Local law enforcement conducted its own raid of La Paloma less than two weeks later. In fact, given the history of the KKK at that time and place, it is even possible that some of the authorities may have also worn the hood or known the identities of some of the Klansmen who raided the establishment.
In the end, these raids, and several that occurred before and after, proved ineffective in silencing queer voices and experiences. La Paloma, for example, soon reopened and, according to its manager, offered “spicier entertainment than ever.” One of the new skits rehearsed for its reopening was a satire of the Klan’s raid at its club, including performers wearing the white hooded robes.
Although wildly different, the reason the events at Stonewall and La Paloma share some general overlapping threads is that queer joints have historically been key sites of resistance, change and even revolution. There are dozens more examples of such raids: Turkish Baths (New York City, 1929), Cooper’s Donuts (Los Angeles, 1959), Gene Compton’s Cafeteria (San Francisco, 1966), and Black Cat (Los Angeles, 1967), among others.
We should not assume, either, that such raids are simply cautionary tales of a bygone era. More recent events, such as the raid of Rainbow Lounge (Fort Worth, 2009), Eagle (Atlanta, 2009), and perhaps even the offices of Rentboy.com, an escort service (New York City, 2015), make clear that these so-called “safe” spaces—even as they have evolved and transformed over time—are still hotly contested and surveillanced by the state.
They are also prone to massive violence. While the Klan did not kill anyone that night in 1937, the intimidation they hoped to incite finds commonality in the 1973 UpStairs Lounge arson attack that killed 32 people in New Orleans and the 2016 Pulse nightclub attack that killed 49 people in Orlando. These were all acts of domestic terrorism.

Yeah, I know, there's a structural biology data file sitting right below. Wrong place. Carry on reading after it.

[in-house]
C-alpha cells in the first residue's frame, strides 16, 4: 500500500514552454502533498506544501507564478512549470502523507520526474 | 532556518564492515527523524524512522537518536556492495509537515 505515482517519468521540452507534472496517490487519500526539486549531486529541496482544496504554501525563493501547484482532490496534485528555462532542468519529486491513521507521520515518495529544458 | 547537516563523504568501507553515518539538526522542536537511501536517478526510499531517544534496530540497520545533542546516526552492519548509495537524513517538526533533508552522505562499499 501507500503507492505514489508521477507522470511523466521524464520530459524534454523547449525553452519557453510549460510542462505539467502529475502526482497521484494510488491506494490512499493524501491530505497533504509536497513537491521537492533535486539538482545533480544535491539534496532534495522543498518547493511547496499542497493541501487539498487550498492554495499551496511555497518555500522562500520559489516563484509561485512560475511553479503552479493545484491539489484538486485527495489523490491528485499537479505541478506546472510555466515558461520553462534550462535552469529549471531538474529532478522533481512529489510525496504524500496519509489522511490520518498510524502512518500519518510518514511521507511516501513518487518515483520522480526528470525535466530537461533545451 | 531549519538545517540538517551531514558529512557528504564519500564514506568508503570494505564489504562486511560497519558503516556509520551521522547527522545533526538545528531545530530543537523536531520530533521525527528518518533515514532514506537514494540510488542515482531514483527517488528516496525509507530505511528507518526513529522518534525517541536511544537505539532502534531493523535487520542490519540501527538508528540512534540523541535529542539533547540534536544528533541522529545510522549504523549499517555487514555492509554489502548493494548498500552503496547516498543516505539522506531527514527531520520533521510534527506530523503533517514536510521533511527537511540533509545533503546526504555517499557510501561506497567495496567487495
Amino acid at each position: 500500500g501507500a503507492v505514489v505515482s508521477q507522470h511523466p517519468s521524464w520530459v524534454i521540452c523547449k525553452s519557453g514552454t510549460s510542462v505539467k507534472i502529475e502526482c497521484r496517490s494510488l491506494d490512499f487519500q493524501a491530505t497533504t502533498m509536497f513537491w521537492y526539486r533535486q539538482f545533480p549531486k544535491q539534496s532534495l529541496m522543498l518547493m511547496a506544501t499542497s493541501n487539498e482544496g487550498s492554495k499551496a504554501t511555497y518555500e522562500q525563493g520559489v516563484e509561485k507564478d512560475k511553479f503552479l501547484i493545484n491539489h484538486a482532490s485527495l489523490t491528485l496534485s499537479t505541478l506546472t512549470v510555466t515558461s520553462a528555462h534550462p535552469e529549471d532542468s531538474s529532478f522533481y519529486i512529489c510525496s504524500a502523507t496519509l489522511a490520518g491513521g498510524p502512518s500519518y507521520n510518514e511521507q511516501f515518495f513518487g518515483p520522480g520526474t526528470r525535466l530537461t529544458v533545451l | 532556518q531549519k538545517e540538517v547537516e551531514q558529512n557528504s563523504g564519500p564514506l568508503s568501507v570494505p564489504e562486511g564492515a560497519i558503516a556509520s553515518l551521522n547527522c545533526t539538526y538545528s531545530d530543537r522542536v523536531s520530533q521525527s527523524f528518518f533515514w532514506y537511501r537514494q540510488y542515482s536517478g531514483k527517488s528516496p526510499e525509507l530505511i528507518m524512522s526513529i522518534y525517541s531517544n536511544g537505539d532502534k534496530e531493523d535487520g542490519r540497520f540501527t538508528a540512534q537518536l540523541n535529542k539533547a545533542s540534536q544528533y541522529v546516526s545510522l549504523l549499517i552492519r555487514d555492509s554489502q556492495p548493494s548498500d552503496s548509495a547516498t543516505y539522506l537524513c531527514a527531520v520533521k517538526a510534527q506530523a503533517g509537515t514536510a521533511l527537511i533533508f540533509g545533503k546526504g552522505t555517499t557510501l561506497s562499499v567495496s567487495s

It is also clear that the history of the KKK is not a cautionary tale of a bygone era either. This past summer, several events in Charlottesville, Va., found the KKK joining other white nationalist and neo-Nazi groups in public rallies. Their hate-filled slurs targeted Blacks, immigrants, Jews, and LGBT people, too.
The raid at La Paloma has been erased from popular consciousness, but it fits into a long and rich tradition of queer resilience and resistance. To remember La Paloma is to challenge the neat periodizations that view Stonewall as a necessary bookend for a movement with rich antecedents, and I suspect many other histories remain buried in our archives. Milestone moments matter, but so do those forgotten stories. After all, discrimination and violence have many guises, and to focus only on one example is to risk missing the real story of how progress happens—and how much more work there is to be done.
Historians explain how the past informs the present
Julio Capó Jr. is assistant professor of history at the University of Massachusetts, Amherst. His book, Welcome to Fairyland: Queer Miami before 1940, is out now from the University of North Carolina Press.